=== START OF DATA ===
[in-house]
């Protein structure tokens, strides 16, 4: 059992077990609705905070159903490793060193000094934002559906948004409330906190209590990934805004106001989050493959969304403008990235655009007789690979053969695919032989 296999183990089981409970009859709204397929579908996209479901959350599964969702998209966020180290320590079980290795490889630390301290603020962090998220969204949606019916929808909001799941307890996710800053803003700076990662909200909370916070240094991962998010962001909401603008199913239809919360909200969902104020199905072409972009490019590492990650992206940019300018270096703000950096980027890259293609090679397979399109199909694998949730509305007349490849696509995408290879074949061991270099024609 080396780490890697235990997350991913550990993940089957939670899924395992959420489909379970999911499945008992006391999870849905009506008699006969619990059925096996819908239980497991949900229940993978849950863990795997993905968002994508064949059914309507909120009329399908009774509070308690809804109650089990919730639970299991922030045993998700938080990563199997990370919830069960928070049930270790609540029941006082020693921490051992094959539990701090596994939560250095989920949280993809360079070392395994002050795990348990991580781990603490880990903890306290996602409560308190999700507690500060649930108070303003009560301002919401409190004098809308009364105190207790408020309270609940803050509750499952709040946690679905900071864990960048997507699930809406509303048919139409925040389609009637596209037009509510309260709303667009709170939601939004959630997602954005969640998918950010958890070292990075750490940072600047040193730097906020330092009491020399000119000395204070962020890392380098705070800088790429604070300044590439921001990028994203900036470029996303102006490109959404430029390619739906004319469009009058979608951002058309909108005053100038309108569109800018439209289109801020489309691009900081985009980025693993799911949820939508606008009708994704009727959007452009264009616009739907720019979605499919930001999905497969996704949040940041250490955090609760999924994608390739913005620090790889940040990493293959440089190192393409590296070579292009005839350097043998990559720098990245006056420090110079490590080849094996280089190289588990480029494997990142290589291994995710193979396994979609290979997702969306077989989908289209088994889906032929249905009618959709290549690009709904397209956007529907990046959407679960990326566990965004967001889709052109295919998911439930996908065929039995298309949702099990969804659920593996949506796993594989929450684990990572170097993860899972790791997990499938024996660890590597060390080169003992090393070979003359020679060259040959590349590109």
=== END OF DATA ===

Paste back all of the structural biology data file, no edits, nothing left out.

[in-house]
């Protein structure tokens, strides 16, 4: 059992077990609705905070159903490793060193000094934002559906948004409330906190209590990934805004106001989050493959969304403008990235655009007789690979053969695919032989 296999183990089981409970009859709204397929579908996209479901959350599964969702998209966020180290320590079980290795490889630390301290603020962090998220969204949606019916929808909001799941307890996710800053803003700076990662909200909370916070240094991962998010962001909401603008199913239809919360909200969902104020199905072409972009490019590492990650992206940019300018270096703000950096980027890259293609090679397979399109199909694998949730509305007349490849696509995408290879074949061991270099024609 080396780490890697235990997350991913550990993940089957939670899924395992959420489909379970999911499945008992006391999870849905009506008699006969619990059925096996819908239980497991949900229940993978849950863990795997993905968002994508064949059914309507909120009329399908009774509070308690809804109650089990919730639970299991922030045993998700938080990563199997990370919830069960928070049930270790609540029941006082020693921490051992094959539990701090596994939560250095989920949280993809360079070392395994002050795990348990991580781990603490880990903890306290996602409560308190999700507690500060649930108070303003009560301002919401409190004098809308009364105190207790408020309270609940803050509750499952709040946690679905900071864990960048997507699930809406509303048919139409925040389609009637596209037009509510309260709303667009709170939601939004959630997602954005969640998918950010958890070292990075750490940072600047040193730097906020330092009491020399000119000395204070962020890392380098705070800088790429604070300044590439921001990028994203900036470029996303102006490109959404430029390619739906004319469009009058979608951002058309909108005053100038309108569109800018439209289109801020489309691009900081985009980025693993799911949820939508606008009708994704009727959007452009264009616009739907720019979605499919930001999905497969996704949040940041250490955090609760999924994608390739913005620090790889940040990493293959440089190192393409590296070579292009005839350097043998990559720098990245006056420090110079490590080849094996280089190289588990480029494997990142290589291994995710193979396994979609290979997702969306077989989908289209088994889906032929249905009618959709290549690009709904397209956007529907990046959407679960990326566990965004967001889709052109295919998911439930996908065929039995298309949702099990969804659920593996949506796993594989929450684990990572170097993860899972790791997990499938024996660890590597060390080169003992090393070979003359020679060259040959590349590109």